Reviews of Katie Holmes in 'Dead Accounts' Are Harder on Us Than Her
When we first learned that Katie Holmes was taking on Broadway in the play Dead Accounts after her split from Tom Cruise, we cheered. While she'd played a supporting role in All My Sons, this was her first starring role, and we wanted her star to shine oh so brightly. We wanted it to be her big in-your-face, revenge move that would send her career soaring and him standing in her dust.
So as the play opened this week, anticipation has been running high. Will she deliver the performance that makes us all want to cheer for her for so many reasons? Not exactly, according to reviews. Here are a few excerpts from some of the big ones. In general, I'd call them lukewarm:
From the Chicago Tribune:
Holmes was struggling vocally Wednesday night and generally lacks sufficiently expansive definition, but, in the few moments of actual revelation, she finds some poignancy in her relationship with her character.
From the Washington Post:
Holmes relies too much on a whiny teenage angst and a guilelessness that worked on TV but lacks nuance onstage. That said, she does generate two of the biggest cheers in the play — one for pulling out a cheap box of wine from the fridge and the other for an anti-bankers rant that sounds like it could come from an Occupy Wall Street protester.
From the Los Angeles Times:
This isn't to suggest that Holmes' acting is only skin deep. She's charming, natural and, yes, about as fresh-faced as a moisturizer model. But there's only so much that can be done with a Rebeck play that has more topical urgency (greed, ethics and banking funny business) than dramatic finesse.
From the New York Times:
Let me assure you that Ms. Holmes, who was a tad unsteady in her Broadway debut four years ago in Arthur Miller’s "All My Sons," appears much more at ease playing a worn-down country mouse to the hyped-up city mouse of Mr. Butz. Gamely unkempt and lumpen, Ms. Holmes suggests what might have happened to Joey Potter, the ultimate girl-next-door she once portrayed on TV in "Dawson’s Creek," had she never found true love or left town.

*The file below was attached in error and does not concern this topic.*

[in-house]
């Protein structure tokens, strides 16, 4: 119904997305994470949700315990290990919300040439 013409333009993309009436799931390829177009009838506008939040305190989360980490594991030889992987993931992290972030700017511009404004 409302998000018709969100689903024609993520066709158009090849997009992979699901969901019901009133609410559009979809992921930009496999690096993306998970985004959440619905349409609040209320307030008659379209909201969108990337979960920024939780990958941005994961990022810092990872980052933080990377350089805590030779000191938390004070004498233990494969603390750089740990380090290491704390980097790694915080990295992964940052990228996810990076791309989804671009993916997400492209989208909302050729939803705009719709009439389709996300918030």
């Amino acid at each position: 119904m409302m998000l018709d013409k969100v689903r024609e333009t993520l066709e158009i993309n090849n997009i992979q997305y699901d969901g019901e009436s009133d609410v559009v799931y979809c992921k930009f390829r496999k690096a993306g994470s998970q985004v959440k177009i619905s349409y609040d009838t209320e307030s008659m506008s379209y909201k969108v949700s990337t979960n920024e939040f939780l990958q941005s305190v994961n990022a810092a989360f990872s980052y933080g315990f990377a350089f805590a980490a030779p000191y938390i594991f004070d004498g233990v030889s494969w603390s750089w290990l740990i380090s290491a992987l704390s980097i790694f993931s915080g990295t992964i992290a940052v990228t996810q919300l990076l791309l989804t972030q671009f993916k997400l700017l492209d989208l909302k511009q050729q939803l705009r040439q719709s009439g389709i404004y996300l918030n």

Not horrible, but also not the great hurrah we all wanted. But just because the reviews aren't glowing, that doesn't mean Katie doesn't deserve a huge Bravo! And it should be noted that most of the reviews have problems with the play itself, so it doesn't seem to be her acting as much as the material that's preventing reviewers from raving. In any case, however, I'm not sure the reviews matter nearly as much as we wanted them to.
Since splitting from Tom, Katie has moved on with dignity, class, and determination. She and Suri seem happy, well-adjusted in New York, and they're moving on together with a new ease and confidence. While a huge Broadway success would have been nice too, I don't think she needed one nearly as much as we wanted it for her.
What do you think of the reviews of Katie Holmes' Broadway performance?
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